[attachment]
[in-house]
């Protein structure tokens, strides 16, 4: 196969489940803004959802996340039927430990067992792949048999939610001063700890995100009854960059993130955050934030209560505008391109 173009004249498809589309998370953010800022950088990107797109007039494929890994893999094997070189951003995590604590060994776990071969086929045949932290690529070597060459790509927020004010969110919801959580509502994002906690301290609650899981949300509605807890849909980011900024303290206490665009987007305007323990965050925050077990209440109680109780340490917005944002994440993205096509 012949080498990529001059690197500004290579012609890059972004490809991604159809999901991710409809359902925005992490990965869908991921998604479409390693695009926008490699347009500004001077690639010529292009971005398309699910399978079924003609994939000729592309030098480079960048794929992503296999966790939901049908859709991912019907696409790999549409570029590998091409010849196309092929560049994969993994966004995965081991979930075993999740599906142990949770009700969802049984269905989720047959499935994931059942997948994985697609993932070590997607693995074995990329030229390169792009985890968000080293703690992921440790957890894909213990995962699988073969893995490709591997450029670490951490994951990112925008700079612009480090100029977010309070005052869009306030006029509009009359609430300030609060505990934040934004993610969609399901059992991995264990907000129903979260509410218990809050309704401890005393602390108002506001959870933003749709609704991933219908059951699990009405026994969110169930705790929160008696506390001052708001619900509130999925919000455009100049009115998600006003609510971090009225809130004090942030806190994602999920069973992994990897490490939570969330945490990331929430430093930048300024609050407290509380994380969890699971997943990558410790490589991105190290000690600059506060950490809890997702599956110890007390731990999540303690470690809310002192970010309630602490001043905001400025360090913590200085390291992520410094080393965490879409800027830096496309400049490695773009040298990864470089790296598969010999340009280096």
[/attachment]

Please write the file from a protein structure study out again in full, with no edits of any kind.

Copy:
[in-house]
């Protein structure tokens, strides 16, 4: 196969489940803004959802996340039927430990067992792949048999939610001063700890995100009854960059993130955050934030209560505008391109 173009004249498809589309998370953010800022950088990107797109007039494929890994893999094997070189951003995590604590060994776990071969086929045949932290690529070597060459790509927020004010969110919801959580509502994002906690301290609650899981949300509605807890849909980011900024303290206490665009987007305007323990965050925050077990209440109680109780340490917005944002994440993205096509 012949080498990529001059690197500004290579012609890059972004490809991604159809999901991710409809359902925005992490990965869908991921998604479409390693695009926008490699347009500004001077690639010529292009971005398309699910399978079924003609994939000729592309030098480079960048794929992503296999966790939901049908859709991912019907696409790999549409570029590998091409010849196309092929560049994969993994966004995965081991979930075993999740599906142990949770009700969802049984269905989720047959499935994931059942997948994985697609993932070590997607693995074995990329030229390169792009985890968000080293703690992921440790957890894909213990995962699988073969893995490709591997450029670490951490994951990112925008700079612009480090100029977010309070005052869009306030006029509009009359609430300030609060505990934040934004993610969609399901059992991995264990907000129903979260509410218990809050309704401890005393602390108002506001959870933003749709609704991933219908059951699990009405026994969110169930705790929160008696506390001052708001619900509130999925919000455009100049009115998600006003609510971090009225809130004090942030806190994602999920069973992994990897490490939570969330945490990331929430430093930048300024609050407290509380994380969890699971997943990558410790490589991105190290000690600059506060950490809890997702599956110890007390731990999540303690470690809310002192970010309630602490001043905001400025360090913590200085390291992520410094080393965490879409800027830096496309400049490695773009040298990864470089790296598969010999340009280096």